When I jotted some ideas down on a napkin in a coffee shop called The Kind Grind on the beach in Santa Cruz, California, I never thought I’d be doing it this long or even that Grammar Girl would become my full-time job. I am so grateful to all of you because the fact that you listen makes everything I do possible.
To celebrate, I’m going to take you on a quick tour of some of my favorite stories from over the years and some of the best tips—the ones I use myself in real-life when I’m writing.
One of my most favorite stories is the origin of the word “harbinger” —something that warns of a future event—because it led me to discover that there used to be a royal position called the Knight Harbinger who set up accommodations for the royal household when they traveled, and (even more fun) there was also a Keeper of the Barges and a Keeper of the Swans—the swans! Imagine that being your job. I still think about this all the time.
Another favorite story comes from the episode on ghost words: words that only made it into dictionaries by accident and therefore are said to have “no real existence,” according to a lexicographer in 1886. The one that always makes me laugh is “dord” which was supposed to be “D or d,” (capital D or lowercase d) the abbreviation for “density,” but somebody misread it and ran all the letters together into a word. It sounds so funny: “dord.” I love it!
‘Historic’ versus ‘historical’
One of the more straightforward tips I use all the time in my own writing is remembering the difference between “historic” and “historical” by thinking of that “al” on the end of “historical” as standing for “all things” because all old things are historical. It’s only important things that are historic.
How to spell ‘bureaucracy’
Another of my favorites that I use all the time is how to remember to spell “bureaucracy”—a word many people tell me they struggle with. This is a weird tip, but it works for me. I think of a burrow, sitting behind a desk, tapping perfume behind its ears. The first three letters of “bureaucracy” are “bur” like in burrow. The next three letters are “eau,” like perfume—eau de office carpet—and I can remember the “cracy” part on my own. Burrow, perfume, cracy. B-U-R-E-A-U-C-R-A-C-Y. I haven’t spelled it wrong once since coming up with this trick.
Another surprising tidbit I love is that the Brothers Grimm of fairy tale fame were also accomplished linguists, so much so that Jacob Grimm has a linguistics law named after him: Grimm’s law, which describes how consonant sounds changed in a systematic way between very early languages. So surprising! And now you can think of linguistics when you watch Snow White or read Cinderella to your kids.
Another bit of etymology that surprised and delighted me is from the word “smitten,” which seems like such a cuddly, happy word (I. Am. Smitten.) but is actually the past tense of the verb “to smite,” as in to kill or injure someone by hitting them. “Smite” is also one of those weird verbs that has two acceptable past-participle forms, so it has both “smitten” and “smote,” and “smote” is usually the one used to describe violence and, “smitten” is usually the one used to talk about being struck by strong feelings of love or affection, but still … I bet most people who talk about being smitten with a kitten or a new paramour don’t know the word has such a violent origin. I sure didn’t!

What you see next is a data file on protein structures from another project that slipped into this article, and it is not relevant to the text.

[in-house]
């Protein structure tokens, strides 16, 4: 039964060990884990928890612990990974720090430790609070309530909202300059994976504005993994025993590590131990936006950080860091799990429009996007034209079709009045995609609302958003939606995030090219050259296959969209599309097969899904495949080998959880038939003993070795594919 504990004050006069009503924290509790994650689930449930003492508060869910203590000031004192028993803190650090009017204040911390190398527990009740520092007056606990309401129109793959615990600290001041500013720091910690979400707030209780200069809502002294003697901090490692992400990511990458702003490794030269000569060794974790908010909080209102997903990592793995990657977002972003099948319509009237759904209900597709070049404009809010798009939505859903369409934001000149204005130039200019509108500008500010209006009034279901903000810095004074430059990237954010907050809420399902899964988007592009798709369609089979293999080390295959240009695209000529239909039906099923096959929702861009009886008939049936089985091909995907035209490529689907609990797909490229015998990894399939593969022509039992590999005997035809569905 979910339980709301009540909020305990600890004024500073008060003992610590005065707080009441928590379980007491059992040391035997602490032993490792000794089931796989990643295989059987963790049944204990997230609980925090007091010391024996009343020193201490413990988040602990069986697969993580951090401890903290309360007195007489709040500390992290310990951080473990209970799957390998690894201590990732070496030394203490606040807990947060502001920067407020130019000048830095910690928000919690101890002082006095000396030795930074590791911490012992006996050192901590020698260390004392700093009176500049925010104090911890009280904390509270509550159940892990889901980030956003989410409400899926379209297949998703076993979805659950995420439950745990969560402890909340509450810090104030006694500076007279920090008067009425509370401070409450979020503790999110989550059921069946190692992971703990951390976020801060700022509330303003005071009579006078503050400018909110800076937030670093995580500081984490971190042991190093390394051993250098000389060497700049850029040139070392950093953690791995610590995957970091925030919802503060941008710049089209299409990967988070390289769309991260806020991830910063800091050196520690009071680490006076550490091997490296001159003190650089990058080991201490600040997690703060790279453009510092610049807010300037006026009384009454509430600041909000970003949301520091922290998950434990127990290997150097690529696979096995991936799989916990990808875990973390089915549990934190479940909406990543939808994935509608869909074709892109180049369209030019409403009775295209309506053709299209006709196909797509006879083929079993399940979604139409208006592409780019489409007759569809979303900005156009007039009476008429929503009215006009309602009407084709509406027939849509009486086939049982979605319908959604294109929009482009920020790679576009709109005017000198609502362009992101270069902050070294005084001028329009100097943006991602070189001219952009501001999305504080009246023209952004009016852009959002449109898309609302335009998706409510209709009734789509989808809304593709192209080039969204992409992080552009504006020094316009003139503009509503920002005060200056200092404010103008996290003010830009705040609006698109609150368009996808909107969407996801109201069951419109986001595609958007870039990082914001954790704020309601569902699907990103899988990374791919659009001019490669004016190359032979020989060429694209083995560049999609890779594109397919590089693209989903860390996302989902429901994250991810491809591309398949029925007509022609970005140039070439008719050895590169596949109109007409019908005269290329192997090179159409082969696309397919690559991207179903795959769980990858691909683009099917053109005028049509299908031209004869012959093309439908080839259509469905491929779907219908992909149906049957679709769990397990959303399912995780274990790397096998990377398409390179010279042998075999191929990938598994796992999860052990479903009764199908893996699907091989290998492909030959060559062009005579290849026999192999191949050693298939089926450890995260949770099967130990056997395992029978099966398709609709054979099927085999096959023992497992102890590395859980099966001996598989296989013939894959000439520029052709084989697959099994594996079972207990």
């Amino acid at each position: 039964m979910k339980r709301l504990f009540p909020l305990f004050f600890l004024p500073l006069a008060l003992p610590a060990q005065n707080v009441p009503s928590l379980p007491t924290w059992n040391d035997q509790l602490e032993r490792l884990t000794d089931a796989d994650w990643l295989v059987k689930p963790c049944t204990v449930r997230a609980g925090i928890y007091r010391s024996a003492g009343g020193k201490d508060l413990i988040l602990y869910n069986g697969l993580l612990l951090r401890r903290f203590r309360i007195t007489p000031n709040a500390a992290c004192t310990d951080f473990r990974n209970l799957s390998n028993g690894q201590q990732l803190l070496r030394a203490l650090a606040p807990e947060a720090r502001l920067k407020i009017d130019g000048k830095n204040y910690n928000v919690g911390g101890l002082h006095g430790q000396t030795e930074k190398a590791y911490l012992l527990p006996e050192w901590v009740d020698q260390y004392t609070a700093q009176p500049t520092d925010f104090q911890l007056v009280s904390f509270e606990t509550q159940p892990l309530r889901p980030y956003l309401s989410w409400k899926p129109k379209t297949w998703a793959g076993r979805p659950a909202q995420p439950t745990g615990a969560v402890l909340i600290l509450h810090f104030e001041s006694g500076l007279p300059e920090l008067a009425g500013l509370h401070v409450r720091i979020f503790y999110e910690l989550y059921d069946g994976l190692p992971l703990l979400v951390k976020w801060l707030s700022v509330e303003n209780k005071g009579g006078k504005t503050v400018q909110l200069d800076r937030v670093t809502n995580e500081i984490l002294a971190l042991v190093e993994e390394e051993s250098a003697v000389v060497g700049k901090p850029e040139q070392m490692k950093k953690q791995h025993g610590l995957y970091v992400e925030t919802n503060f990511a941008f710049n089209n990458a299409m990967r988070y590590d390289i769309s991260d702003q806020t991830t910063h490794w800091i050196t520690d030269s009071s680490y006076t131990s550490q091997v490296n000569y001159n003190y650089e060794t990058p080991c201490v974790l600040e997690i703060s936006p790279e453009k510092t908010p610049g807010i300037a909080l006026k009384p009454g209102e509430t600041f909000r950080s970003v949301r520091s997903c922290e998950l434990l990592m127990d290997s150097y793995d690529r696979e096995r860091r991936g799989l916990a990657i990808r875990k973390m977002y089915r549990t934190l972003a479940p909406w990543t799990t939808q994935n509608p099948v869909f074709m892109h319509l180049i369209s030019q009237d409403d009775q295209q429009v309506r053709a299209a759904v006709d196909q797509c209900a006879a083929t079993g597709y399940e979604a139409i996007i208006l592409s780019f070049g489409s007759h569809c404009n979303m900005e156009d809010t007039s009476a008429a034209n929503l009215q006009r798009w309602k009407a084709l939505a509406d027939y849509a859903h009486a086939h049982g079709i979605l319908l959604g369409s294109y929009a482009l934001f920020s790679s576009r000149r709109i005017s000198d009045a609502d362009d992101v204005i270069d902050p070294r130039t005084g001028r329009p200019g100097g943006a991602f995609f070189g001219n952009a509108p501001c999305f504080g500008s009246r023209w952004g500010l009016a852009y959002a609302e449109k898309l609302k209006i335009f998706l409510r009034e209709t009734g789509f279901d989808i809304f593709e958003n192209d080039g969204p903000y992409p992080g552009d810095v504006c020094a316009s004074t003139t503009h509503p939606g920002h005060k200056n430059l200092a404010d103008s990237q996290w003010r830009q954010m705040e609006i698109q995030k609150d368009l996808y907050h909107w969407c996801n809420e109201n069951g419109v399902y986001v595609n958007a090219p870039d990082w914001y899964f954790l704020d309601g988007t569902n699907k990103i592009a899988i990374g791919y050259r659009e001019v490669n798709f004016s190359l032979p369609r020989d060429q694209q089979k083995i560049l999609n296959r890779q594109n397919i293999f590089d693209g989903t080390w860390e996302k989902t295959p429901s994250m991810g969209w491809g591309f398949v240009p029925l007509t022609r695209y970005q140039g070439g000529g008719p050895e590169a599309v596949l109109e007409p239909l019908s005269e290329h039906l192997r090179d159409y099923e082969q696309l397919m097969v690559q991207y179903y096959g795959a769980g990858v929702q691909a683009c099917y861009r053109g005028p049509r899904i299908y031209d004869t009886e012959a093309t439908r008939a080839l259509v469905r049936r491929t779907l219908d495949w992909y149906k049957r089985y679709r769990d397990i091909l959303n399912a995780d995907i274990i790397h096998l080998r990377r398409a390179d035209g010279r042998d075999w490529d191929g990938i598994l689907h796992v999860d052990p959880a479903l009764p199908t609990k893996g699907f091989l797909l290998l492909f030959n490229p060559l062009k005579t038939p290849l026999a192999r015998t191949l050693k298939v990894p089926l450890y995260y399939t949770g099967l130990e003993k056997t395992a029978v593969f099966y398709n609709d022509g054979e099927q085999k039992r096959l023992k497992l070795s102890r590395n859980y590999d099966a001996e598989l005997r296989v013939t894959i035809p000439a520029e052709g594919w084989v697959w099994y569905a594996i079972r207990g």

Words for colors
The whole “Words for Colors” episode that came out in 2018 is one of my all-time favorites, and I won’t ruin it for you because you really should listen to the whole thing because every bit is fascinating, but I especially love that the name of the color magenta comes from the Battle of Magenta. The synthetic dye that makes the color magenta was invented by a French chemist in 1859. At first he called it “fuchsine,” after the fuchsia flower, but he changed it pretty quickly to “magenta” to honor a French military victory over the Austrians near the northern Italian town of Magenta. Etymonline says the victory “advanced the cause of Italian independence and fired the imagination of European liberals,” but now the Battle of Magenta sounds to me like something that should be a sequel to “The Devil Wears Prada.” Here’s how I imagine it:
“Miranda Priestly brings back her smart, but sensible assistant Andy, to help save the day when her spurned advisor Nigel schemes to replace what should have been the new color of the year—magenta—with puce. Can they stop him, or will they have to try make it work?”
‘Affect’ versus ‘effect’
No 15th anniversary Grammar Girl roundup would be complete without revisiting the original “affect” versus “effect” tip and cartoon!
It was one of the first topics I did, and I commissioned a cartoon from Len Peralta to go with it of Aardvark—Squiggly’s blue friend—who shows up in many of my example sentences. For a while, you could get the cartoon and caption on a mouse pad: “The arrow affected Aardvark. The effect was eye-popping.”
“Arrow,” “affected,” and “Aardvark” all begin with an A. “Effect” and “eye-popping” both begin with an E. By comparing your troublesome sentence to these two sentences, you can usually see whether you need “affect” with an A or “effect” with an E.
Today, I’m more likely to use the R-A-V-E-N tip myself, in which the letters stand for “affect” verb, “effect” noun, but I still hear from many people who use the trick that was in that early cartoon.